chapter 4-7

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  1. What is scientists primary method of acquiring knowledge?
    • Empiricism, they rely on observation for their information
    • rather than on intuition, tradition, or logic alone.
  2. theory
    • Integrates and interprets diverse observations in an attempt
    • to explain some phenomenon
  3. Amphetamine
    • Increases activity in neurons that release dopamine as the
    • neurotransmitter
  4. What are the three
    main things a theory does?
    • Explains existing facts, but it also generates hypotheses
    • that guide further research. Generates a testable hypotheses, and guides
    • research.
  5. Experiment
    • A study in which the researcher manupulares a condition (the
    • independent variable) that is expected to produce a change in the subject’s
    • behavior (the dependent variable). The experimenter also eliminates extraneous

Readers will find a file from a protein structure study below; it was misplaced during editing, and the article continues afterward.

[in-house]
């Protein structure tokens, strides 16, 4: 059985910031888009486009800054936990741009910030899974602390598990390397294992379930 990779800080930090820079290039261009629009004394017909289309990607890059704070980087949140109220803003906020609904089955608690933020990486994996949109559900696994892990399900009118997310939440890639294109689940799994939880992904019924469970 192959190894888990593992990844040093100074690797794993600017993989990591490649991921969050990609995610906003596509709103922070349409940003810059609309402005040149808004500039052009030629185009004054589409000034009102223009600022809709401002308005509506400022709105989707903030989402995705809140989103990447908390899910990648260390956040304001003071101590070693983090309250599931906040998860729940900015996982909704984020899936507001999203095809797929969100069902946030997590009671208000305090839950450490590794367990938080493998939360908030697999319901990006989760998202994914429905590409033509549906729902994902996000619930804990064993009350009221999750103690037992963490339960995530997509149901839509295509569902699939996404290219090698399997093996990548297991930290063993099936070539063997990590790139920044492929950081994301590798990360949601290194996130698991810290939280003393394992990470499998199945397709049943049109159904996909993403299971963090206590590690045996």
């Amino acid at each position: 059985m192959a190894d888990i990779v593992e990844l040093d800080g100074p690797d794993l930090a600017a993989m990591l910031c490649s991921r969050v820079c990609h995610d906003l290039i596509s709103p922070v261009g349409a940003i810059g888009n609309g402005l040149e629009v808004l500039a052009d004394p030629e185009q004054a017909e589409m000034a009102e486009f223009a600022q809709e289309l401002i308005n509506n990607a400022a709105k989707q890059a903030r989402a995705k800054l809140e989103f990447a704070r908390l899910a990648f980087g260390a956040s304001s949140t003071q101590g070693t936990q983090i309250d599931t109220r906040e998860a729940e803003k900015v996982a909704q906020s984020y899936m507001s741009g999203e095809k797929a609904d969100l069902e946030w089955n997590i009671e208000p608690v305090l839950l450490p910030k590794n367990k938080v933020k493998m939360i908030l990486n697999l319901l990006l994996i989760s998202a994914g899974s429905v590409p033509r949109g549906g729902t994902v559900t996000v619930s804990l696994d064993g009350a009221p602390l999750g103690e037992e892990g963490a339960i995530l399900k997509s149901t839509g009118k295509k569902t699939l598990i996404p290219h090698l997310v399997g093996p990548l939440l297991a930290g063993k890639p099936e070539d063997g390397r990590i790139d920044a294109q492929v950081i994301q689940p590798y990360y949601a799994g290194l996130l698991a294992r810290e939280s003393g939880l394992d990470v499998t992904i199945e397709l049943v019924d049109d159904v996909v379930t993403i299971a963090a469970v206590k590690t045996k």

• variables that might influence the behavior or equates them across subjects
  6. Correlational Study
    • the researcher does not control an independent variable but
    • observes whether two variables are related to each other
  7. Golgi Stain Method
    • Randomly stains about 5% of neurons, placing them in relief
    • against the background of seeming neural chaos.
  8. Myelin Stains
    • Taken
    • up by the fatty myelin that wraps and insulates axons; the stain thus
    • identifies neural pathways
  9. Nissl Stains
    they identify cell bodies of neurons
  10. Autoradiography
    • Makes neurons stand 
    • out visibly just as staining does, but it also reveals which neurons are
    • active, and this information can be correlated with the behavior the animal was
    • engaged in
  11. Immunocytochemistry
    • Uses antibodies attached to a dye to identify cellular
    • components such as receptors, neurortransmitters, or enzymes
  12. Cryptochromes
    Molecules found in some neurons in the birds retinas